As President Donald Trump targets Champagne in an escalating trade tussle with Europe, makers of one of France’s quintessential luxuries are losing support from domestic drinkers.

Corks are popping less abundantly in France, an additional headache for Champagne producers already facing the double threat of U.S. tariffs and the U.K.’s planned exit from the European Union.

Even as overseas markets continued their growth, a decade-long slide in domestic demand worsened in 2018, with sales in France falling by 6.5 million bottles. The slump appears to have continued this year after a plunge in sales during the country’s autumn wine promotions. To top it off, a transport workers’ strike dragged on into the Christmas season, cutting end-of-year spending.

“In a difficult economic and geopolitical context, the uncertainties linked in particular to Brexit and the French market remain, and still call for much caution,” producer Laurent-Perrier said this month in warning about the outlook for its fiscal year through March.

The company said its Champagne sales fell 0.6% in the first half.

While globally recognized brands like LVMH’s Dom Perignon and Pernod Ricard SA’s Perrier-Jouet have ridden a wave of export demand over the past decade, domestic drinkers remain key to the industry. About 147 million Champagne bottles were shipped in France last year, roughly three times as many as the combined total of the U.K. and the U.S., the top two export markets.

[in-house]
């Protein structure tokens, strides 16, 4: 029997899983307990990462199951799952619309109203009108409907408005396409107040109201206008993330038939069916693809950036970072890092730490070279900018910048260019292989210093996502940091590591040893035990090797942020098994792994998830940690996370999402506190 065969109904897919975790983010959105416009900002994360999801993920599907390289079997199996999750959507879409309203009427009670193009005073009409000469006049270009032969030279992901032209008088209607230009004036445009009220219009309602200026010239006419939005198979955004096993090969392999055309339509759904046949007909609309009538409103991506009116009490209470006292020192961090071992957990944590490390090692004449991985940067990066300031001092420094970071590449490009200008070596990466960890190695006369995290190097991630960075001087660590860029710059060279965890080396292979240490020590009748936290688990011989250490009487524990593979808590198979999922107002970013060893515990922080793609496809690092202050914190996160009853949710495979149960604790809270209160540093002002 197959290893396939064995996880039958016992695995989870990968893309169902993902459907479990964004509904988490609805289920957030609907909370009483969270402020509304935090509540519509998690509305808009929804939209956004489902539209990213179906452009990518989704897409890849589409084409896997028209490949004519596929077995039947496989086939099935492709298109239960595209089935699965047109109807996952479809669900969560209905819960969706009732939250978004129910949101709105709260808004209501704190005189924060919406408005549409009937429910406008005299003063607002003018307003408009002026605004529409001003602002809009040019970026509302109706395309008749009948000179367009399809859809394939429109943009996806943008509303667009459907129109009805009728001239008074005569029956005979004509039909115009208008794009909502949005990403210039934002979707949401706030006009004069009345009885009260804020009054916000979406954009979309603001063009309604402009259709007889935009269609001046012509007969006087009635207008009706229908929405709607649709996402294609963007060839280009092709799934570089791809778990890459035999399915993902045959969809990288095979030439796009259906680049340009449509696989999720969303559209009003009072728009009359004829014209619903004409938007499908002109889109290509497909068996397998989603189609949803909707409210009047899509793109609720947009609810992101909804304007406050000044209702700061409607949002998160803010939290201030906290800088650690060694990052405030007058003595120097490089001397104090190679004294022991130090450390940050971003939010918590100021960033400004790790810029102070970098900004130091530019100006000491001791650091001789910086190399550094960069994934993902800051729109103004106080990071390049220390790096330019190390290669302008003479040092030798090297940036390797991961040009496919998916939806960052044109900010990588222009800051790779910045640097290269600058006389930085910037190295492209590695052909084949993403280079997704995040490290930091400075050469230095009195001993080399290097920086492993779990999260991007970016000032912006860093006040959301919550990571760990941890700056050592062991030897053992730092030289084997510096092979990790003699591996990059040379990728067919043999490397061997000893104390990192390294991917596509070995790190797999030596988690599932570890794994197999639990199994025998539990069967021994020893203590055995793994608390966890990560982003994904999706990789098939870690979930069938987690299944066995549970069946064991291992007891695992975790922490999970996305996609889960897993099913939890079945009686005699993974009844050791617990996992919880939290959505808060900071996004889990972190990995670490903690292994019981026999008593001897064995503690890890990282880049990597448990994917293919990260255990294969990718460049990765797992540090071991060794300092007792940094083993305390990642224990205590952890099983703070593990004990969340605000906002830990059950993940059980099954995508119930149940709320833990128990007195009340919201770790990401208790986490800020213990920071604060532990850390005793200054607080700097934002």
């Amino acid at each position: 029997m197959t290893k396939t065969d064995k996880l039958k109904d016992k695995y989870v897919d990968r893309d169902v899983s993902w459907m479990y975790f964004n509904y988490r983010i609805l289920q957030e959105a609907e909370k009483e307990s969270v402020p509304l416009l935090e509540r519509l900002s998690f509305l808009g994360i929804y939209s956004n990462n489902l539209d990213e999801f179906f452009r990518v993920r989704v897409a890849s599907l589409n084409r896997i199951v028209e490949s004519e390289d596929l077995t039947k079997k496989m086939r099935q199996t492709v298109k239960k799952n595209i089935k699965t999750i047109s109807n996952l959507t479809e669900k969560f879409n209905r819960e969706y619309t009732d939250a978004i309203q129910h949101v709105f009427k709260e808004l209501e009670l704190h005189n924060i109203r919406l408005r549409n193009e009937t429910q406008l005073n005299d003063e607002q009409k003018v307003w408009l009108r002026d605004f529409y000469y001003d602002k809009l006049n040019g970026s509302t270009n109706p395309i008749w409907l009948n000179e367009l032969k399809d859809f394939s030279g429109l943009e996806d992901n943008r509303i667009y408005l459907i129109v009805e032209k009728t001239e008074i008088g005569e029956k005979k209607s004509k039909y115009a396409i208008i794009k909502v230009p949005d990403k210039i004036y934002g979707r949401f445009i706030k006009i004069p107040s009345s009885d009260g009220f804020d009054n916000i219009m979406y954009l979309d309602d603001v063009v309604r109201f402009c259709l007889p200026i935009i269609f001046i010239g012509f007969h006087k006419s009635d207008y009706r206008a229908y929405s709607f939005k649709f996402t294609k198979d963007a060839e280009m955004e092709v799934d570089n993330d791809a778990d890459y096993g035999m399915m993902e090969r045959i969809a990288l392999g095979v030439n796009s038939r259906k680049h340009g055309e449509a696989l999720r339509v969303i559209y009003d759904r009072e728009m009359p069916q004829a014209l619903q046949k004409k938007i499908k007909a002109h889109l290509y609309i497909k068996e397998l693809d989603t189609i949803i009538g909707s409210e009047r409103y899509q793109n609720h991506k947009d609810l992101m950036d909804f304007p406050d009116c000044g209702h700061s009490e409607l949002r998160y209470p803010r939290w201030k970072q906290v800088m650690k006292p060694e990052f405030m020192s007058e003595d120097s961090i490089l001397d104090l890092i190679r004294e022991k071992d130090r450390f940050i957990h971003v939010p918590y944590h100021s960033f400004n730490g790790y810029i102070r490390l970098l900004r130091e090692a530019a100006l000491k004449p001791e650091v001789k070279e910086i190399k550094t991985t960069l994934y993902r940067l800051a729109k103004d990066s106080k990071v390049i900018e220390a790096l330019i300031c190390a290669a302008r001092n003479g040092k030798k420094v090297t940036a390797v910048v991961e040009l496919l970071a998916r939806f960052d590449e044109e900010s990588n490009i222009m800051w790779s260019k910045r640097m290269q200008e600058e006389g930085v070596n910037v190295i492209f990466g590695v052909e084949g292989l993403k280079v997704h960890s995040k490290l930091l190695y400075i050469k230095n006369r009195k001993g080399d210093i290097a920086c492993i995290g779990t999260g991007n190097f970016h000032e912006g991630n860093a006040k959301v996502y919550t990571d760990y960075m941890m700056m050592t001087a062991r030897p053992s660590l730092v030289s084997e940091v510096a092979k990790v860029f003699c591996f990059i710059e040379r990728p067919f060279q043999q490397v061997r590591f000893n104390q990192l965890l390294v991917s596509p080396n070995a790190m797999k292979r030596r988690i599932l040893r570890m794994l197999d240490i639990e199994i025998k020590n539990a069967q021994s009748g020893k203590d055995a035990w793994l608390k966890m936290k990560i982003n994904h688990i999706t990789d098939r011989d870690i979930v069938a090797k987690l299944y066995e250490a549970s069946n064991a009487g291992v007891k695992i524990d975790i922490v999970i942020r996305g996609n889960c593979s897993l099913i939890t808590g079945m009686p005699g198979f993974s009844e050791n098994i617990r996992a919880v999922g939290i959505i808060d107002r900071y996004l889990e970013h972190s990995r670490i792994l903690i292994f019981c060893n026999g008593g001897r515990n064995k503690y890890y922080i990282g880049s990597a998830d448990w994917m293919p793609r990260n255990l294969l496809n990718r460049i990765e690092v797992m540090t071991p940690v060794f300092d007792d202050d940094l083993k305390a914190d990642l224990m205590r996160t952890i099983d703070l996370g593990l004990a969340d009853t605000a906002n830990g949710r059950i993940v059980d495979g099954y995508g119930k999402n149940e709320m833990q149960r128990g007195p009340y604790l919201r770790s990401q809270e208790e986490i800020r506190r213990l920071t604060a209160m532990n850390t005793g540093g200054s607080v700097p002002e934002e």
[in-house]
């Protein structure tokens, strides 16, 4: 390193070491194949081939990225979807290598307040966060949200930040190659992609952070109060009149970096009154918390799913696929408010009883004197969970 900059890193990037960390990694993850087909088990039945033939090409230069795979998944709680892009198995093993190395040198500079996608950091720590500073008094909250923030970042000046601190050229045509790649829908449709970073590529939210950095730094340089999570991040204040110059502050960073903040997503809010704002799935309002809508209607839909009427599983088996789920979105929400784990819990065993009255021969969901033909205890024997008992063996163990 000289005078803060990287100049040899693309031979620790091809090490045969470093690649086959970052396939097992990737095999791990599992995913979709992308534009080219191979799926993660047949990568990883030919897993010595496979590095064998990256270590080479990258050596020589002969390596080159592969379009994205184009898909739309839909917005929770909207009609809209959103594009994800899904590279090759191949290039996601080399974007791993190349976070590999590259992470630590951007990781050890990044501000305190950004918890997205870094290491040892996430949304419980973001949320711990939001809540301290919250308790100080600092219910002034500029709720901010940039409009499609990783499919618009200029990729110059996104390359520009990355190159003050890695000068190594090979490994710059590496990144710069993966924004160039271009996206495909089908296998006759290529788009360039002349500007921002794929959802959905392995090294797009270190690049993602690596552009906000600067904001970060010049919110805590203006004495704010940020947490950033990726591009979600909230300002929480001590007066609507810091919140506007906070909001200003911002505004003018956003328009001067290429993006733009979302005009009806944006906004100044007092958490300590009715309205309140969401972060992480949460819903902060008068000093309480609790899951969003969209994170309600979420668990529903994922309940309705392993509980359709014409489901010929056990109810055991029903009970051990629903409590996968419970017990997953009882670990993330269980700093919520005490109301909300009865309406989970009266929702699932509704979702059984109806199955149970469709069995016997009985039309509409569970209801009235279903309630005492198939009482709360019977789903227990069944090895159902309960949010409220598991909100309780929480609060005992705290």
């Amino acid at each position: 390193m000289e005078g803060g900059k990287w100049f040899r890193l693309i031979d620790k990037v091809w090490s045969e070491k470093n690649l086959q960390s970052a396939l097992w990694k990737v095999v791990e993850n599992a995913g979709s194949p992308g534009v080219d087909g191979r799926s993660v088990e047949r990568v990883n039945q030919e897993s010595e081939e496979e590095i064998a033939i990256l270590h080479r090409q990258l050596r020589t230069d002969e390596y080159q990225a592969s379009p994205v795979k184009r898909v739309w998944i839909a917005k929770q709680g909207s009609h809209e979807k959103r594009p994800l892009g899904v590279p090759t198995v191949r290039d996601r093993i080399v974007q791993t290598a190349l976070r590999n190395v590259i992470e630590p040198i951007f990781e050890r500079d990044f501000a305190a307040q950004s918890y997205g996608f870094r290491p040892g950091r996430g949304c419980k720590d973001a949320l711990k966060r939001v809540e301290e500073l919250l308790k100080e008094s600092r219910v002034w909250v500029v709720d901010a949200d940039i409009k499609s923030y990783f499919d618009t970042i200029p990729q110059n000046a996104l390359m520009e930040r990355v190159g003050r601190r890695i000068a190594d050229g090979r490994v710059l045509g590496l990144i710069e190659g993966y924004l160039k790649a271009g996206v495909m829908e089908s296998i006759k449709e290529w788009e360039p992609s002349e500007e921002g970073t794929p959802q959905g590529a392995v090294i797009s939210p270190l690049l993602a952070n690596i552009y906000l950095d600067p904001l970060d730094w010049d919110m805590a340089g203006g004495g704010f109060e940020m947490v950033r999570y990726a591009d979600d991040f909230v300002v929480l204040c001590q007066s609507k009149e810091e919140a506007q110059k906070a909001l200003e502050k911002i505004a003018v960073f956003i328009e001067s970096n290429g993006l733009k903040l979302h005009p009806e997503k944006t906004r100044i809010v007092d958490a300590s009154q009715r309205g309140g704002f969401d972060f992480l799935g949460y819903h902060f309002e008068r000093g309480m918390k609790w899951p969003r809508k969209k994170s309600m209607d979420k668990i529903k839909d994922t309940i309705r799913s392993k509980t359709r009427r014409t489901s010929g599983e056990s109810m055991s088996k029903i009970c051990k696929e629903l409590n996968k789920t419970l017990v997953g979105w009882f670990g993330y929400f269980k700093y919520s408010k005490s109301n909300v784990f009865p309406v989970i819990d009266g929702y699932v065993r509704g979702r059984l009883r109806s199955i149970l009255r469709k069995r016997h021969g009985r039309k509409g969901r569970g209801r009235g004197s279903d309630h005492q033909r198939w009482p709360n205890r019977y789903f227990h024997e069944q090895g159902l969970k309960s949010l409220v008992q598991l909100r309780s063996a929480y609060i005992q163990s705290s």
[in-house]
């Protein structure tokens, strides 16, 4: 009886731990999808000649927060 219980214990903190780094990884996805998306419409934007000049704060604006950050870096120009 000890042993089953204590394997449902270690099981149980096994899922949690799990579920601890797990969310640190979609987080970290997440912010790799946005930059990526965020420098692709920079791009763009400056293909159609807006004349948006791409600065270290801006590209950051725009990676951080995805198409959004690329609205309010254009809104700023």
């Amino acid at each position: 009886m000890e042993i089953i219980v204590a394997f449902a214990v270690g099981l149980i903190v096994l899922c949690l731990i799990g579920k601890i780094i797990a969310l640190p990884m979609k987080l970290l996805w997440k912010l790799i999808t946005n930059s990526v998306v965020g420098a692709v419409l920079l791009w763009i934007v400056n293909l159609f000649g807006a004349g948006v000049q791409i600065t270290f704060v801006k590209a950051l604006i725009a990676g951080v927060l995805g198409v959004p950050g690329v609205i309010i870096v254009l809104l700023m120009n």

French supermarkets have long helped drinkers stock their cellars ahead of the holidays with two-for-one promotions that cut the per-bottle cost to less than 10 euros ($11). This year, a new law aimed at boosting prices for farmers barred retailers from dangling such loss leaders. That contributed to a 34% slump in Champagne sales during retailers’ autumn wine fairs, according to research firm Nielsen.

The plunge during the September and October sales exacerbates a trend of falling Champagne demand in France as cheaper alternatives gain traction. Volumes sold in supermarkets fell 3.5% in 2018, while foreign bubbly such as Spanish Cava and Italian Prosecco jumped 58%, according to data from Symphony IRI published by FranceAgriMer, a trade group for farming and fishing.

Cheaper Alternatives

“There will certainly be a lot of volume that is not finding a home, and that’s never good for an industry,” said Nathalie Viet, head of France’s Syndicat des Cavistes, a union of specialist wine sellers.

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